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Australian Trade Deficit Narrows to $1.32bn in March

Australian Trade Deficit Narrows to $1.32bn in March
May 05, 2015 By Imran Valibhoy

Australian trade deficit has narrowed to $1.32bn in March, according to data released by the Australian Bureau of Statistics (ABS) on Tuesday. The trade deficit narrowed a seasonally adjusted 18 per cent. In February, the deficit was reported to be $1.26bn, but was later revised to $1.61bn. The January deficit was $1.14bn. The results missed expectations by many analysts. The Bloomberg economist survey had projected the trade deficit to shrink to $1bn in March. Both imports and exports fell in March, down 2 per cent each. There was only a 1 per cent increase in services credit and a 2 per cent increase in services debt. March is the twelfth consecutive month that the trade balance has been in a deficit.  

 Australia’s key commodity exports iron ore and concentrates fell 1.3 per cent in March. Natural gas also fell in the month, dropping 11.7 per cent. Coal exports jumped 21.7 per cent. CBA senior economist John Peters cited falling commodity prices as the cause for the missed deficit projections. “While export volumes of coal and iron ore continue to increase, their price continued to fall over March and that was a key driver of the bigger deficit,” he said. “We've seen in 12 months falling commodity prices being a drag on the trade balance, not quite offset by the increase in volumes.” Other analysts reiterated this sentiment. JP Morgan economist Tom Kennedy attributed weaker iron ore and coal prices as the cause for missed projections. He also noted that data from the ABS was likely to be volatile due to market factors and trade disruptions such as Chinese New Year.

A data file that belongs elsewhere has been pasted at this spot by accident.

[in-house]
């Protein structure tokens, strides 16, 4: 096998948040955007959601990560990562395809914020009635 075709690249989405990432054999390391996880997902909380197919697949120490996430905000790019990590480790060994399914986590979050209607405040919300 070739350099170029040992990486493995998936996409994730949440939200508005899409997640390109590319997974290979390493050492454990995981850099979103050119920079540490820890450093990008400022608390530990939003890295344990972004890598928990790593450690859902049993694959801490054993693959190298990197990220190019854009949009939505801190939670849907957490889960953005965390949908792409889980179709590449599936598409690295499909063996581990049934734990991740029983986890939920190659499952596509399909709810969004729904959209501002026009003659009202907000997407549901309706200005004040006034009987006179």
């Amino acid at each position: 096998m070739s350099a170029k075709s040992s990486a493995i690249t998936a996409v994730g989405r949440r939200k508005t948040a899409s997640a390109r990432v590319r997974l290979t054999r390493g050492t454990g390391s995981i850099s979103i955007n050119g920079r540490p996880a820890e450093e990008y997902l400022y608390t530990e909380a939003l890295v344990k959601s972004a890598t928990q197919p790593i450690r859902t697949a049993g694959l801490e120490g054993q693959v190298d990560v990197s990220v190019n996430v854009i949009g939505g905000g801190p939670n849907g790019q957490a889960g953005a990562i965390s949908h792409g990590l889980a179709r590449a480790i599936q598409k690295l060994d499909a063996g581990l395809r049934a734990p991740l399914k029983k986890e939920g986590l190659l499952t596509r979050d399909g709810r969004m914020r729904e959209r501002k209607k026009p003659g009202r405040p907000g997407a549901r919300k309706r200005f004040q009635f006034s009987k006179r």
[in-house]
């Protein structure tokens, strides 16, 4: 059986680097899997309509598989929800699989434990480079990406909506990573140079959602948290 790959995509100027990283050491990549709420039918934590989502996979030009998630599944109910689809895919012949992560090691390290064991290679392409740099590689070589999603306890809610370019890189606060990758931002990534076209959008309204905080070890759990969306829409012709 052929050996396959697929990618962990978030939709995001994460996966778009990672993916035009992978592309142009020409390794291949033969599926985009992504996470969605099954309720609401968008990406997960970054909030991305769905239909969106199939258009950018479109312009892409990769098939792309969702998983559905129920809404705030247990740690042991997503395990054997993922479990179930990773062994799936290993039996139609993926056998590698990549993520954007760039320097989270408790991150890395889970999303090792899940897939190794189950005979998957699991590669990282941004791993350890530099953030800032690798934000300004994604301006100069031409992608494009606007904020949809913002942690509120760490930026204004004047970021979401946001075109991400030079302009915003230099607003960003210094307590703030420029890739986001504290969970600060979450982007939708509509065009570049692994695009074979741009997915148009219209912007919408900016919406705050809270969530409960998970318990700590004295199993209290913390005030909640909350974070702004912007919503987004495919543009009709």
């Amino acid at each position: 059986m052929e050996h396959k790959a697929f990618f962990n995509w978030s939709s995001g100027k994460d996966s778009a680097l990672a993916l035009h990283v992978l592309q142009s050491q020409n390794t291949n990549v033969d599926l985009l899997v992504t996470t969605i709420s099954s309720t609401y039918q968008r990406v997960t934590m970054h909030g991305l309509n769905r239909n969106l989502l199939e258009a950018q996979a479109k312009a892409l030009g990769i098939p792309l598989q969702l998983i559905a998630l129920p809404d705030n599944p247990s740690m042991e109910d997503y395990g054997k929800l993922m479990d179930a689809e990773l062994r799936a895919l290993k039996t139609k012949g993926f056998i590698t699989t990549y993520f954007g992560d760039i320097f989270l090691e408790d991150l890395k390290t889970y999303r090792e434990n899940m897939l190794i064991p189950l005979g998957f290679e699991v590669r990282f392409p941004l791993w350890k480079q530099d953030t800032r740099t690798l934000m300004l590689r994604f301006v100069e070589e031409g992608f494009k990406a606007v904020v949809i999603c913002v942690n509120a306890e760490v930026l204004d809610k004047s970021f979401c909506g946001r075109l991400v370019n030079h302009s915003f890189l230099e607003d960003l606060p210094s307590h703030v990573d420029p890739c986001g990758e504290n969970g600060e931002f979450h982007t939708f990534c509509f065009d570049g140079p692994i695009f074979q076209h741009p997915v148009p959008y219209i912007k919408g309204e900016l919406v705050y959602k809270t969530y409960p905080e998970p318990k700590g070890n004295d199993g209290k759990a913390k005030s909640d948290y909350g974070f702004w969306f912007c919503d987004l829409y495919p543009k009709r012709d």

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Imran Valibhoy Author: Imran Valibhoy May 05, 2015

Since Joining the firm in 2006, Imran has worked on a range of M&A and Capital Market transactions in the natural resources, mining as well as projects in the renewable energy sector. Prior to joining Wise-owl, Imran worked at Euroz Securities in Perth, aiding in the advisory and valuation of companies in the mining and industrial sectors in Australia. Imran has a Masters in Banking & Finance from City University's Class Business School in London and a Bacheloor degree in Commerce from UWA.

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